After months of bad news about the state budget, Kansas may simply stop announcing its monthly revenue shortfalls.
A task force is recommending that current revenue be compared only with the last year’s actual revenue, not the monthly estimates currently made by the Consensus Revenue Estimating Group, a panel of economists who develop the revenue projections that guide the state budget. The reports sent out by the Kansas Department of Revenue each month currently compare the state’s tax receipts against both the previous year and the estimates.
Democrats claim that putting out less information could help reduce what has been an ongoing political embarrassment for Brownback since he proposed – and the Legislature approved – business-friendly income tax cuts starting in 2012.
Despite lowering the revenue estimates multiple times in recent years, revenue continues to fall short of the projections. On Monday, the state announced it had fallen $45 million short of the estimate in September, putting Kansas in a more than $60 million budget hole three months into the current fiscal year.
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Since income tax cuts went into effect in 2013, the state has fallen short of estimates 32 of 45 months. For comparison, the state beat estimates 24 out of 45 months prior to the tax law change.
Wichita businessman Sam Williams, who chaired the task force, confirmed that the numerous tax changes the state has made in recent years has made it more difficult to predict revenue accurately.
Williams, who made an unsuccessful bid for mayor last year, said the task force’s recommendations, including the changes to monthly revenue reports, were based on best practices from other states and the private sector.
Revenue Secretary Nick Jordan stressed that the idea of shedding the monthly comparison to estimates is only a recommendation. It will be up to the governor and other state officials to weigh that change, which can be made without legislative approval.
Jordan said that focusing on monthly performance against estimates can sometimes obscure how specific taxes are performing over a longer period. He said individual income tax receipts were below estimates in September but surpassed them for the quarter.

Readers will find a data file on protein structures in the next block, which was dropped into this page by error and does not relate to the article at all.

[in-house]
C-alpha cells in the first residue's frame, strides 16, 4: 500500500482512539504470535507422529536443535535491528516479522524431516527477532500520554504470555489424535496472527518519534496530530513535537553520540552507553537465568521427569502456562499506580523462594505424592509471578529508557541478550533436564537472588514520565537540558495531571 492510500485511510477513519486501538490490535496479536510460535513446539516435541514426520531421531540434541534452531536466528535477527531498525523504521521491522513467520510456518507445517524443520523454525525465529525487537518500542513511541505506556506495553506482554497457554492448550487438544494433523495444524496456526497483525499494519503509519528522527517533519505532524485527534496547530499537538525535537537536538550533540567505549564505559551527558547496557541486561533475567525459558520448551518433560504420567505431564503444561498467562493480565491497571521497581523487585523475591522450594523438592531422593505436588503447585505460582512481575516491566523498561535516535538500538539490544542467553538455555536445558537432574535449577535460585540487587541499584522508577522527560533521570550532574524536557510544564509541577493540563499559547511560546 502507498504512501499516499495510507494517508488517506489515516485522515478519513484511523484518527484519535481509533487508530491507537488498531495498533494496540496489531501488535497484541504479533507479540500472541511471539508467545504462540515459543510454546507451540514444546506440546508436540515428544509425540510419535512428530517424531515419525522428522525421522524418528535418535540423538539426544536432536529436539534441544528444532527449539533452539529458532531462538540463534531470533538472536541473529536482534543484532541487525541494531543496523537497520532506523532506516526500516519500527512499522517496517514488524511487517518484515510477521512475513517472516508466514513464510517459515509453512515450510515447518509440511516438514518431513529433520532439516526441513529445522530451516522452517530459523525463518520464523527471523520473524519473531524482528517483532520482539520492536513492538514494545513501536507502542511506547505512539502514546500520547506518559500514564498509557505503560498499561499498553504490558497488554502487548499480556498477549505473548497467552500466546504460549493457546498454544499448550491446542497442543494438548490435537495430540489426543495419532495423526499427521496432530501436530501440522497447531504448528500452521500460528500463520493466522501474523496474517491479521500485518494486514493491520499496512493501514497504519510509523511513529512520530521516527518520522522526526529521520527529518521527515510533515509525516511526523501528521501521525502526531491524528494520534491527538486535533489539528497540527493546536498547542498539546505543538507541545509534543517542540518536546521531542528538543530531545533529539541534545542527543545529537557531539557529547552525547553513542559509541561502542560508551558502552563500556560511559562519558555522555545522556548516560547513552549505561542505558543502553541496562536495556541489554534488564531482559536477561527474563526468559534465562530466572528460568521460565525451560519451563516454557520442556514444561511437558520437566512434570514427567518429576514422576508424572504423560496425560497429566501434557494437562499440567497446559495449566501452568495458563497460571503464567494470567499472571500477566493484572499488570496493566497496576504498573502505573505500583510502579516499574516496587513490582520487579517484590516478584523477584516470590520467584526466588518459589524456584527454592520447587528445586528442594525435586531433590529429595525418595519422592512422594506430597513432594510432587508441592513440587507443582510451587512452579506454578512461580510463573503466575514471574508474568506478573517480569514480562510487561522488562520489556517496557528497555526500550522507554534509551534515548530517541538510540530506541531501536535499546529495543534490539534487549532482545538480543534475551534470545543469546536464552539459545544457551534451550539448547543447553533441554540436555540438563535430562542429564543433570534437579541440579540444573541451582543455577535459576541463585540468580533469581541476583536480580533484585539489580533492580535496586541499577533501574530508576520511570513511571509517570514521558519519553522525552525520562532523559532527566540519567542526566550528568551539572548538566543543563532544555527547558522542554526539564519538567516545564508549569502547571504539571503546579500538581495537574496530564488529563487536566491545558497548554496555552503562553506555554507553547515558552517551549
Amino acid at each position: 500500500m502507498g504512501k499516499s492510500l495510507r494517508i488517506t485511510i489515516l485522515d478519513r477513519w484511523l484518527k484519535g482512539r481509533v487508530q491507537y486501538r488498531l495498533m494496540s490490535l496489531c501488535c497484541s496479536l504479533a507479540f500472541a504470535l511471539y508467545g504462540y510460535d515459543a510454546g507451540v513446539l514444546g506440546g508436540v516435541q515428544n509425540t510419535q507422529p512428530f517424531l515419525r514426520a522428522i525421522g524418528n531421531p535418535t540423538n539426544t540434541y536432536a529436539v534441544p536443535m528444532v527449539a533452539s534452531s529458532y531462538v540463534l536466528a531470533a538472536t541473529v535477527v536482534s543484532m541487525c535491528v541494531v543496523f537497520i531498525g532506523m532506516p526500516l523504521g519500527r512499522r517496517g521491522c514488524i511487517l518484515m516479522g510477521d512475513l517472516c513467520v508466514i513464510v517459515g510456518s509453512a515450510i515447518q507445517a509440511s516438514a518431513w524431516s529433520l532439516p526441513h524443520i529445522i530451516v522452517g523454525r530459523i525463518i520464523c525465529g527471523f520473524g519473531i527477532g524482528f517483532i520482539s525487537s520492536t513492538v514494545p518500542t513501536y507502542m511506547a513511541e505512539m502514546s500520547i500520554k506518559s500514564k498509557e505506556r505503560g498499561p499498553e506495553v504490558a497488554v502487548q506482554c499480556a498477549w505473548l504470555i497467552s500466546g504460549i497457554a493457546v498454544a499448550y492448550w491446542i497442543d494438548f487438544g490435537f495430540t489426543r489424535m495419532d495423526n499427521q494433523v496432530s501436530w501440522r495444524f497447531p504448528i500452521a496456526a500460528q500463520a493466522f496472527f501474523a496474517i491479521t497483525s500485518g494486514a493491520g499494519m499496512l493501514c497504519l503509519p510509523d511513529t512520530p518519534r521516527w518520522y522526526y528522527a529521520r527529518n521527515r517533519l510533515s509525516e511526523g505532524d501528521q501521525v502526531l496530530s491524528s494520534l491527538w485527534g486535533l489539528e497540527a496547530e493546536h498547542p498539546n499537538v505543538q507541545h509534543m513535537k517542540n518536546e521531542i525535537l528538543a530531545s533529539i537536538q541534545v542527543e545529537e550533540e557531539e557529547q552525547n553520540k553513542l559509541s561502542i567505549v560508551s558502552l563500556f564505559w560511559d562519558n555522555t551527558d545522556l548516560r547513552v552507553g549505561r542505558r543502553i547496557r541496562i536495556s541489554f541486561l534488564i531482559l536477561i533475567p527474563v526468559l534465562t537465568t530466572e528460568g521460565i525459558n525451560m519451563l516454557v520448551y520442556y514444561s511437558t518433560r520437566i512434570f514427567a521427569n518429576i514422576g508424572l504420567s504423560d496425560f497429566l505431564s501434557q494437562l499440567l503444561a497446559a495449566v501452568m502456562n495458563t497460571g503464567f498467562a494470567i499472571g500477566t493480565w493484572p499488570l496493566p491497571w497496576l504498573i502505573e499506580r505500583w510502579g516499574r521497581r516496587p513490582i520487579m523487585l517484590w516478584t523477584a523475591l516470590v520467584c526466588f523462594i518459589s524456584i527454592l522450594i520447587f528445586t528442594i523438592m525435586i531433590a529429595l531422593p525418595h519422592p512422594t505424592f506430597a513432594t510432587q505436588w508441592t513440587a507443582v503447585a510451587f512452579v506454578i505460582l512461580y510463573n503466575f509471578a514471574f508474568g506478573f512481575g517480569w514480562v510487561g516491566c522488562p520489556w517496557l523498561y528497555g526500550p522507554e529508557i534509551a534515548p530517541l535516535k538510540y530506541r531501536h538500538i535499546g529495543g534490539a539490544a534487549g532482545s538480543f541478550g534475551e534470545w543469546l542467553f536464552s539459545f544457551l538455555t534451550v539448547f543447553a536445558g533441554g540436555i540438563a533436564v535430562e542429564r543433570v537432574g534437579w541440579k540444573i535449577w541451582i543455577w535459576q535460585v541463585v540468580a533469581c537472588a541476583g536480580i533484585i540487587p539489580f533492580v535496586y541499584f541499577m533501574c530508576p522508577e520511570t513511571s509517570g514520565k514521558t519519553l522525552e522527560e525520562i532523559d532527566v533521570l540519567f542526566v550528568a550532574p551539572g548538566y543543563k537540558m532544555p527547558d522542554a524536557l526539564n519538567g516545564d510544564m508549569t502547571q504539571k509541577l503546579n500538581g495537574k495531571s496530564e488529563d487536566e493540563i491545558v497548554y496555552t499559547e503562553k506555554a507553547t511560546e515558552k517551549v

“If all you did was look at the monthly you’d say, ‘Oh my God. Individual income tax is down this month and it’s negative,’ when the fact of the matter is for the quarter we’re up,” Jordan said in an interview Tuesday afternoon. “There’s a lot of advantages to looking at actuals to actuals or maybe even looking at quarterly rather than monthly, so it’s a little frustrating that there’s a negative … and it’s bypassed that individual income tax was doing great the first quarter of (fiscal year) 2017.”
Jeannine Koranda, spokeswoman for the Department of Revenue, added that the monthly reports should be seen as a snapshot. “It’s hard to extrapolate the entire year by a one-month snapshot,” she said.
However, Democratic lawmakers say the push to eliminate monthly comparisons to estimates is motivated by political reasons.
“Clearly this is an effort to get that out of the news because it has been bad and it will probably continue to be bad,” said Sen. Laura Kelly, D-Topeka, the ranking Democrat on the Senate budget committee. “It’s all for political (reasons). These reports hurt the administration’s reputation. They also, going into an election, hurt candidates that are allied with the administration.”
Rep. Jim Ward, D-Wichita, compared it to a team losing a football game trying to change how the score is kept midway through the game.
Kelly said eliminating monthly comparisons would make it more difficult for lawmakers to budget. “I don’t know how we’re going to do budgets without (monthly) projections. I mean, we have to base the budget on something,” she said.
The state would still come up with a long-term revenue estimate every six months, and the nonpartisan Legislative Research Department, which works at the discretion of lawmakers, could potentially continue to provide monthly comparisons if the Department of Revenue stopped the practice.
The recommendation for ending monthly estimate reports was part of a larger package of suggestions from the task force, which was empaneled to evaluate and recommend improvements to the revenue estimating process.
The revenue estimate is the number that the Legislature is required to use to come up with a balanced budget each year. If the estimates are too high, the governor has to make mid-year spending cuts to keep the state budget balanced.
“The inability of the consensus revenue estimating group, of which I am a part, to develop accurate forecasts makes it very difficult to develop and maintain a stable budget,” Budget Director Shawn Sullivan said Tuesday in a statement.
“We built our budget for fiscal year 2016 and 2017 on estimates completed after tax legislation passed in 2015. The actuals for fiscal year 2016 were $464.7 million, or 7.5 percent less, than those estimates.”
Sullivan, who is one of the heads of the estimating group, would not say why the group’s estimates have been overly optimistic in recent years.
In addition to ditching the monthly report, the task force is recommending:
▪ Bringing industry representatives into the process, including Kansas CPAs and bankers, “to provide a more diverse and forward-looking economic outlook.”
▪ Investing in new economic modeling software.
▪ Changing the makeup of the revenue estimating group by hiring “one economist experienced with macro-economic and revenue forecasting.”
▪ Pushing the current April revenue estimate to May 1 to provide the group with more information on state tax-filing deadline collections.